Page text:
Strategy calling for the United States to funnel armaments to the Allied powers to support Britain’s struggle against Germany after the outbreak of World War II in Europe.
In late December 1940, President Franklin D. Roosevelt championed a strategy calling for the United States to funnel armaments and other materials to Great Britain, which was in a life-or-death struggle with Nazi Germany following the outbreak of World War II in 1939. Roosevelt’s persuasion led Congress to pass the Lend-Lease Act—officially entitled “An Act to Promote the Defense of the United States, and for Other Purposes”—in March 1941. This act anticipated the full use of America’s industrial resources and military in World War II.
Roosevelt’s lend-lease plan appeared as a resourcefully veiled reversal to a foreign policy of noninvolvement that Washington had been pursuing since the mid-1930s, when the Axis nations—militarist Japan, Fascist Italy, and Nazi Germany—intensified efforts for conquests in Asia, Africa, and Europe. Buttressed by a strong isolationist sentiment nationwide, the neutrality acts passed by Congress between 1935 and 1939 had kept the United States from being dragged indiscriminately into international crises or military conflicts regardless of circumstances. The U.S. propensity for neutrality remained firm even when the Nazi Germany regime, egged on by the British and French desire for appeasement and a Nazi-Soviet nonaggression pact, invaded Poland in September 1939 and catalyzed the eruption of World War II. In 1940, after France had capitulated to German aggression, Britain became the last line of defense against the Nazis. Preparing for its own national defense, a sympathetic U.S. government fine-tuned the neutrality acts to permit the supplying to Britain of arms essential for its survival. Given rampant domestic fear of war, however, the sale of arms to Britain was to be on a cash-and-carry basis. Despite its desperate situation, London depleted its U.S. dollar reserves for American purchases by fall 1940.
Because Britain needed more direct help than the cash-and-carry policy permitted, President Roosevelt contemplated a strategy of conveying armaments and goods to the British on a lend-lease basis. In a fireside chat broadcast December 29, 1940, Roosevelt explained to the American public that British survival was vital to America’s own defense in view of the aim Nazi Germany and its allies had to achieve world domination. In his state of the union message on January 6, 1941, Roosevelt officially asked Congress for a lend-lease bill that would help ensure America’s own national security as “an arsenal of democracy.”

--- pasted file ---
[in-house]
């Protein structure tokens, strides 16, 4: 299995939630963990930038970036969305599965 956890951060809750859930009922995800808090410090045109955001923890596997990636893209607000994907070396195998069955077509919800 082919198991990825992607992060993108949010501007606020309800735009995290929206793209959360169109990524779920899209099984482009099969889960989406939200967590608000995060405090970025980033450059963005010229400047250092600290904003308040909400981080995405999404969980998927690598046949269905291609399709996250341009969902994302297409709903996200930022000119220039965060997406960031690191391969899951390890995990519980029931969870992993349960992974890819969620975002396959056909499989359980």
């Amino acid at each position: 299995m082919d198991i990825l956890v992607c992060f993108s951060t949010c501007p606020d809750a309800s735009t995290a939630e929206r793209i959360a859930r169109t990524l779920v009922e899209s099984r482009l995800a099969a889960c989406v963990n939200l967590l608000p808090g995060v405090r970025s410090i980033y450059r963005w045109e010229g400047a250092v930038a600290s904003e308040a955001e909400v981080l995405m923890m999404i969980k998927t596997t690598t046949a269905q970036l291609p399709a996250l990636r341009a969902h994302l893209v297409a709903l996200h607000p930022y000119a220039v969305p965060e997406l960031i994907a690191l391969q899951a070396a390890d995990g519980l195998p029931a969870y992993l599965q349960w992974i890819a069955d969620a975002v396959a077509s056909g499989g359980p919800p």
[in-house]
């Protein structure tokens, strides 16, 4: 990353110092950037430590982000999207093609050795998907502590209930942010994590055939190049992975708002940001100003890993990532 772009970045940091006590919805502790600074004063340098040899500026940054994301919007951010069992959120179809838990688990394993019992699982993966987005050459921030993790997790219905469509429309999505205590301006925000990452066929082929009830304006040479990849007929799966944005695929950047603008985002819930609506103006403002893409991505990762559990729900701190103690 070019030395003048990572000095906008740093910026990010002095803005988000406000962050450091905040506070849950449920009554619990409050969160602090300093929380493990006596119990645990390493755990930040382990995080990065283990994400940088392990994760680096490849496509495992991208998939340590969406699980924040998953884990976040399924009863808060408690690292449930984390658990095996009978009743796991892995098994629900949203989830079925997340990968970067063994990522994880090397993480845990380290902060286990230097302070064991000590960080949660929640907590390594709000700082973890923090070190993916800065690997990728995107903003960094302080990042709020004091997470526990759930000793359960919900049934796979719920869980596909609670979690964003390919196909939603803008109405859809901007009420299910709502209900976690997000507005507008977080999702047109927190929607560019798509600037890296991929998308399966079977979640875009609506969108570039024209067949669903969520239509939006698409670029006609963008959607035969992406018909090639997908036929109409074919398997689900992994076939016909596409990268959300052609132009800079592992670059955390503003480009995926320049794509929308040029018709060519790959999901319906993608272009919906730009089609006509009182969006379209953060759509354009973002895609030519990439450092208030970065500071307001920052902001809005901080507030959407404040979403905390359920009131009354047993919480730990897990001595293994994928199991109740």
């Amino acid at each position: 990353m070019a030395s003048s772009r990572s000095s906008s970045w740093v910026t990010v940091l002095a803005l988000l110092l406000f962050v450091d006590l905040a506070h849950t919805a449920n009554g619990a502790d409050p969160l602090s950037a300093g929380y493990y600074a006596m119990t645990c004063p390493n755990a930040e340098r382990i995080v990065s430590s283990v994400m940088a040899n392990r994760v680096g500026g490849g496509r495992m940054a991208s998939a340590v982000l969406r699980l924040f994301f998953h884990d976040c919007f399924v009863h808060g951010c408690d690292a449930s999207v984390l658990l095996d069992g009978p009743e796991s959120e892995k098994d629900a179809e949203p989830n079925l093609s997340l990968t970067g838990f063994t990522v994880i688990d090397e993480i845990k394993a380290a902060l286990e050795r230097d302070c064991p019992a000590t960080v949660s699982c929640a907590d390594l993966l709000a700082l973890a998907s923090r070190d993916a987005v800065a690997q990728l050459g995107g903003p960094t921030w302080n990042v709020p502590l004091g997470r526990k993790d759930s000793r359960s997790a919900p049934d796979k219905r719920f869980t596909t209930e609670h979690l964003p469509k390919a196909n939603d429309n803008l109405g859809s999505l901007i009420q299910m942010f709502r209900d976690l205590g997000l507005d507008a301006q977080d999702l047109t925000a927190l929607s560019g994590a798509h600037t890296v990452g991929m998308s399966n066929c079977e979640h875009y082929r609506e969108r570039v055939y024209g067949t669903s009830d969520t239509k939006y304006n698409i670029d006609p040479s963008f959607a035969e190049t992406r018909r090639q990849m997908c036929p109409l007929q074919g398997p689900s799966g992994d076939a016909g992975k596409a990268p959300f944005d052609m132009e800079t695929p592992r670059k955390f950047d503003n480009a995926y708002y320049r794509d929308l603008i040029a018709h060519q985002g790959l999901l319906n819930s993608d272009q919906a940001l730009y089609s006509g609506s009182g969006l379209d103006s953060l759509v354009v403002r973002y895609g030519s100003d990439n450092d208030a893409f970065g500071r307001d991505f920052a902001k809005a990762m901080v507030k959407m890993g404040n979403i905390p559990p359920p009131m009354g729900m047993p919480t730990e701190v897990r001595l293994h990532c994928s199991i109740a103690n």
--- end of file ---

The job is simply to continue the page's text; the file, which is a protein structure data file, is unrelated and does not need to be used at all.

After much animated debate about whether this initiative would lead the United States toward war, Congress passed the Lend-Lease Act on March 11, 1941, and the president signed it the same day. The act authorized the president to implement when necessary immediate transfer—to a value of $1.3 billion—of war supplies (including weapons, munitions, aircraft, vessels, machinery, tools, materials, or any agricultural or industrial commodity) to any countries whose defense he considered critical to the safety of the United States. Altogether, the act appropriated $7 billion and stipulated the recipient nations’ obligation to yield reciprocal (either military or commercial) advantages to the United States. The act also empowered Roosevelt to demand of the recipient governments’ payment or repayment in forms convenient or favorable to the United States.
As a foreign aid program, lend-lease assistance quickly enlarged American responsibility toward countries (at this point, Great Britain and the Soviet Union) fighting the Axis powers and soon led the United States toward direct participation in this international conflict. But the program also served American interests by upgrading Washington’s role in influencing the course and direction of World War II and ultimately by helping to forge a postwar international order.
See also: Volume One: Roosevelt, Franklin D. (1882-1945); World War II (1939-1945).
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